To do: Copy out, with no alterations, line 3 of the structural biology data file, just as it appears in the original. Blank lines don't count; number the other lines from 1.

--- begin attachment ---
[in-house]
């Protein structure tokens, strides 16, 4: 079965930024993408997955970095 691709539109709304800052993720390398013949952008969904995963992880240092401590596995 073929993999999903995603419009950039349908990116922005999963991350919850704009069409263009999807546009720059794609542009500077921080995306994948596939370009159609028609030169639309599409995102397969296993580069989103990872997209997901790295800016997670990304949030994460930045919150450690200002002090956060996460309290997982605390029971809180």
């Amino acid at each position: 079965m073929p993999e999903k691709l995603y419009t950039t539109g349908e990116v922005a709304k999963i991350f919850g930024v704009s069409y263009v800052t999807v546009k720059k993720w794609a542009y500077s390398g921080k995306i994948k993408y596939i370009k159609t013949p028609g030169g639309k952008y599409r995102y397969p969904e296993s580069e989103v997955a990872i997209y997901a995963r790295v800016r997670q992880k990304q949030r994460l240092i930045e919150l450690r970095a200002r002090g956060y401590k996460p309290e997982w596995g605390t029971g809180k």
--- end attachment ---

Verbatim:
């Amino acid at each position: 079965m073929p993999e999903k691709l995603y419009t950039t539109g349908e990116v922005a709304k999963i991350f919850g930024v704009s069409y263009v800052t999807v546009k720059k993720w794609a542009y500077s390398g921080k995306i994948k993408y596939i370009k159609t013949p028609g030169g639309k952008y599409r995102y397969p969904e296993s580069e989103v997955a990872i997209y997901a995963r790295v800016r997670q992880k990304q949030r994460l240092i930045e919150l450690r970095a200002r002090g956060y401590k996460p309290e997982w596995g605390t029971g809180k």